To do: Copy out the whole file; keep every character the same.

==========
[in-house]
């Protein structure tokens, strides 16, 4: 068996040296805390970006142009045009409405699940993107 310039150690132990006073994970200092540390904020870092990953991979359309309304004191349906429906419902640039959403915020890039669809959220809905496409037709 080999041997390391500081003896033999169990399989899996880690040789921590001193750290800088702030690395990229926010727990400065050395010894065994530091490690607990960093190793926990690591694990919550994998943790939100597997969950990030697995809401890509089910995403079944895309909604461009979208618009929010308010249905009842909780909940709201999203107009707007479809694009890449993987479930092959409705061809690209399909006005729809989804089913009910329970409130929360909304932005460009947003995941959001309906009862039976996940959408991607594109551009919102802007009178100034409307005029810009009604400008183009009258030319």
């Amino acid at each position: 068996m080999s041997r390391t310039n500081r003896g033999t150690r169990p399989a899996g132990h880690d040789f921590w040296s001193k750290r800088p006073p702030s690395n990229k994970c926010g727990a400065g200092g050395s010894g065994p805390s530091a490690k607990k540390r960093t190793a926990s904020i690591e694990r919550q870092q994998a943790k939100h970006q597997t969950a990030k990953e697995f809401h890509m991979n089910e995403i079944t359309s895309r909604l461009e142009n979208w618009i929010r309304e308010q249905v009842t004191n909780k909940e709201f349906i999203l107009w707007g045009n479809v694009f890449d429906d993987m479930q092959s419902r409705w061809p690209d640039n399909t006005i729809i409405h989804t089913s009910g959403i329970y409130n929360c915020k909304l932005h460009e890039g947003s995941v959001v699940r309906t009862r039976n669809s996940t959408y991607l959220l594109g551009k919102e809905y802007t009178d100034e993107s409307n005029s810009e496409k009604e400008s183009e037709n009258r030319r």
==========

[in-house]
């Protein structure tokens, strides 16, 4: 068996040296805390970006142009045009409405699940993107 310039150690132990006073994970200092540390904020870092990953991979359309309304004191349906429906419902640039959403915020890039669809959220809905496409037709 080999041997390391500081003896033999169990399989899996880690040789921590001193750290800088702030690395990229926010727990400065050395010894065994530091490690607990960093190793926990690591694990919550994998943790939100597997969950990030697995809401890509089910995403079944895309909604461009979208618009929010308010249905009842909780909940709201999203107009707007479809694009890449993987479930092959409705061809690209399909006005729809989804089913009910329970409130929360909304932005460009947003995941959001309906009862039976996940959408991607594109551009919102802007009178100034409307005029810009009604400008183009009258030319």
């Amino acid at each position: 068996m080999s041997r390391t310039n500081r003896g033999t150690r169990p399989a899996g132990h880690d040789f921590w040296s001193k750290r800088p006073p702030s690395n990229k994970c926010g727990a400065g200092g050395s010894g065994p805390s530091a490690k607990k540390r960093t190793a926990s904020i690591e694990r919550q870092q994998a943790k939100h970006q597997t969950a990030k990953e697995f809401h890509m991979n089910e995403i079944t359309s895309r909604l461009e142009n979208w618009i929010r309304e308010q249905v009842t004191n909780k909940e709201f349906i999203l107009w707007g045009n479809v694009f890449d429906d993987m479930q092959s419902r409705w061809p690209d640039n399909t006005i729809i409405h989804t089913s009910g959403i329970y409130n929360c915020k909304l932005h460009e890039g947003s995941v959001v699940r309906t009862r039976n669809s996940t959408y991607l959220l594109g551009k919102e809905y802007t009178d100034e993107s409307n005029s810009e496409k009604e400008s183009e037709n009258r030319r």